-- Yeah, it really is. And when we got into that argument, our process was arguing.
-- I know, and we were silly; how can I separate out what effect the environment of this room is having on me? If the environment of this room had no effect on me, there would be no point in my creating beautiful environments. I create so that when I see, when I have an experience, I have a beautiful experience.
-- Well, in some parts of the book we say that the individual acts just as he will, no matter what's going on. And I don't believe that's true.
-- I don't want your pessimism and negativism in there, with my name on it.
-- No one will know who's being negative, either.

A verbal message rarely consists of pure information unrelated to the person sending the message, or the person receiving it. The words, "Eat your spinach," may be spoken sternly, by someone playing the stern parent, or in some other tone of voice. The words carry the content; the tone carries the process. As agents, we interest ourselves in the stern parent tone, or the whining, cajoling tone, the process inherent in the message.

-- You sound nice.

When we distinguish between process and content, we act arbitrarily, we choose to distinguish levels of abstraction. We focus on content when we focus on words and their meanings; we focus on process when we focus on body movement, voice tone, facial expression, and the grammatical structure of the content.

-- We're actually defining two different ways of understanding messages. One is a content way and one is a process way.

Process resembles a radio carrier frequency, which has a message modulated on top of it. The radio receiver subtracts the carrier frequency (process) in order to reproduce the content message; the agent ignores content to get at process.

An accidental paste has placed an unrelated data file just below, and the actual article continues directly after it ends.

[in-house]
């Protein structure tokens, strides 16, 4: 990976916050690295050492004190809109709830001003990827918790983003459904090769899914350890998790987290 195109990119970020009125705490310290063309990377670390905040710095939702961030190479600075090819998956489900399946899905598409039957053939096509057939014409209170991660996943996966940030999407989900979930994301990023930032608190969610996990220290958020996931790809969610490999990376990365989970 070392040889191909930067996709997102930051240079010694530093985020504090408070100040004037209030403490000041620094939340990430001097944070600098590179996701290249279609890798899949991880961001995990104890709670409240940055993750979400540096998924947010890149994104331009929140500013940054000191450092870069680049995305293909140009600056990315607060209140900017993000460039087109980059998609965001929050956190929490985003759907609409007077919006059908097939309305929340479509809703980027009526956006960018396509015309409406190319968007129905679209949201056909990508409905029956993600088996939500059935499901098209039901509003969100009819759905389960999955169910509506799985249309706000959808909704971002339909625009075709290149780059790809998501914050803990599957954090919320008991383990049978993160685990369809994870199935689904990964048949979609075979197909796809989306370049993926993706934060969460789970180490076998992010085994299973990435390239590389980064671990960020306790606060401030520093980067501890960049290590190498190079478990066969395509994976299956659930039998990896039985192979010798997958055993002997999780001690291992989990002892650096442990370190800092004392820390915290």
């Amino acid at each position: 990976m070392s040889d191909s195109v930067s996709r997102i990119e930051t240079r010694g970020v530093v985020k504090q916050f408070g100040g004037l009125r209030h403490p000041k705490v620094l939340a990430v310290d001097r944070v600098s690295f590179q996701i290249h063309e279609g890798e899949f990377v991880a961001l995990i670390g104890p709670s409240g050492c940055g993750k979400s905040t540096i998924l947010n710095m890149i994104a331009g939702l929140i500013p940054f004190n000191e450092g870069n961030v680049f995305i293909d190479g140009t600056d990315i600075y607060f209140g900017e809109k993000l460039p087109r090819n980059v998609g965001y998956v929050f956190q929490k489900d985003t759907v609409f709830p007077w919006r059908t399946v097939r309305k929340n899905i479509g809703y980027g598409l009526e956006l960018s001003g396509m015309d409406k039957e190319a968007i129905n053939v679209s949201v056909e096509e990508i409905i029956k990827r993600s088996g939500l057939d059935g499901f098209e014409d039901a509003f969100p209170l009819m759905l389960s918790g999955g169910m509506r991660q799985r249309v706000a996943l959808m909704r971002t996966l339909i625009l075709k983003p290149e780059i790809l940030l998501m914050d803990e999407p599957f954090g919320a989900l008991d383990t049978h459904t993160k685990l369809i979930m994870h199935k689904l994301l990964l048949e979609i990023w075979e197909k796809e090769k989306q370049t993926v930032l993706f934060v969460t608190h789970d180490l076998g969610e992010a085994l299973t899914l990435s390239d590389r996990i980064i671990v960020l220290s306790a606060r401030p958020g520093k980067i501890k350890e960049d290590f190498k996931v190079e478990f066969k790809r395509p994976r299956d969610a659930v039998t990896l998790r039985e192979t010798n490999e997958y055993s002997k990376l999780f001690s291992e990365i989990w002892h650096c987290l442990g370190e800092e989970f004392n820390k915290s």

-- l don't like that analogy.
-- Oh, l think it's a great analogy -- I don't understand it.
-- I understand it. But every time I read it, I have to think, Now wait a minute, how does that go again?
-- I see it, I don't agree with it. I don't think that we subtract content to get at process.
~-We focus on process. That's how we subtract content.
-- Right. We focus on the process or the content. We don't look at something and subtract…that's a taking away. We're actually adding, we're zeroing in.

We understand process by attending to those aspects of behavior that convey this element of the message. Grammatical structure conveys process. The speaker may cast his content in the form of a question, or he may use the subjunctive.

-- Would you?
-- Would you go to the store for me?
-- Would you go to the store for me if I were to ask?
-- The subjunctive is the conditional contrary to fact. If you were to be nice to me, I would be nice to you.

He may make a demand. He may use the active or passive voice. Gesture conveys process.. When the speaker shakes his fist and says "I like you very much," he muddies the message. His content and his process do not match.

-- Actually, the process that's described in that paragraph is one of shaking a fist while delivering a verbal message that's incongruent. That's the whole process. Not just shaking a fist.
-- When the process and the content are incongruent, then focusing on the process clarifies the message communicated.

Tone of voice conveys process. Listen to how a person speaks, in addition to the words themselves. Does the person have a flat tone of voice, or an angry one; does he seem to lecture, while ostensibly relating to you personally? A person can communicate in two ways: congruently, "Hi! Glad to see you!" (Hand reaches out, smile on face, body open); and incongruently, "Oh, hello, I'm really glad to see you." (Tone flat, eyes looking away, body cringing.) People can lie with words easily; lying with their bodies takes considerable skill. When process and content do not match, the speaker may or may not focus on his own ambivalence; the listener also has this choice. Notice the incongruence to appreciate the ambivalence, and go to the process to appreciate the underlying message.